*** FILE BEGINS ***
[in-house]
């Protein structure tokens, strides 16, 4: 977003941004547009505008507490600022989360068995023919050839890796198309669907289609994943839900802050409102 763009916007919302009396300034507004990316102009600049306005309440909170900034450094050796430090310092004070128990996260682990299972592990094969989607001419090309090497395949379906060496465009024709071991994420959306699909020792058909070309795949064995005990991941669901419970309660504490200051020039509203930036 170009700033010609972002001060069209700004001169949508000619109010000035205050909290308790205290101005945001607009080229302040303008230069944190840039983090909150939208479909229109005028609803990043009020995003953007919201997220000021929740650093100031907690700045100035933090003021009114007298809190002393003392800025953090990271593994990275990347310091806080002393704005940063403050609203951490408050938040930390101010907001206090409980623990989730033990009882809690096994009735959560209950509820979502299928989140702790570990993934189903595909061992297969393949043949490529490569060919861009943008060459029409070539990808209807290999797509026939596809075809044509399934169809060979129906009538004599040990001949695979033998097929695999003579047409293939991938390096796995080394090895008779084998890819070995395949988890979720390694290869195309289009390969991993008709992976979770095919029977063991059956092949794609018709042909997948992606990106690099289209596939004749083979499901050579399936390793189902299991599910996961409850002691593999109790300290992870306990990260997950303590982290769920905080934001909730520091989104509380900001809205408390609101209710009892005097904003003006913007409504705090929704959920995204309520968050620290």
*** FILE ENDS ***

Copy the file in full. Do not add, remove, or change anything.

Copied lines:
[in-house]
């Protein structure tokens, strides 16, 4: 977003941004547009505008507490600022989360068995023919050839890796198309669907289609994943839900802050409102 763009916007919302009396300034507004990316102009600049306005309440909170900034450094050796430090310092004070128990996260682990299972592990094969989607001419090309090497395949379906060496465009024709071991994420959306699909020792058909070309795949064995005990991941669901419970309660504490200051020039509203930036 170009700033010609972002001060069209700004001169949508000619109010000035205050909290308790205290101005945001607009080229302040303008230069944190840039983090909150939208479909229109005028609803990043009020995003953007919201997220000021929740650093100031907690700045100035933090003021009114007298809190002393003392800025953090990271593994990275990347310091806080002393704005940063403050609203951490408050938040930390101010907001206090409980623990989730033990009882809690096994009735959560209950509820979502299928989140702790570990993934189903595909061992297969393949043949490529490569060919861009943008060459029409070539990808209807290999797509026939596809075809044509399934169809060979129906009538004599040990001949695979033998097929695999003579047409293939991938390096796995080394090895008779084998890819070995395949988890979720390694290869195309289009390969991993008709992976979770095919029977063991059956092949794609018709042909997948992606990106690099289209596939004749083979499901050579399936390793189902299991599910996961409850002691593999109790300290992870306990990260997950303590982290769920905080934001909730520091989104509380900001809205408390609101209710009892005097904003003006913007409504705090929704959920995204309520968050620290």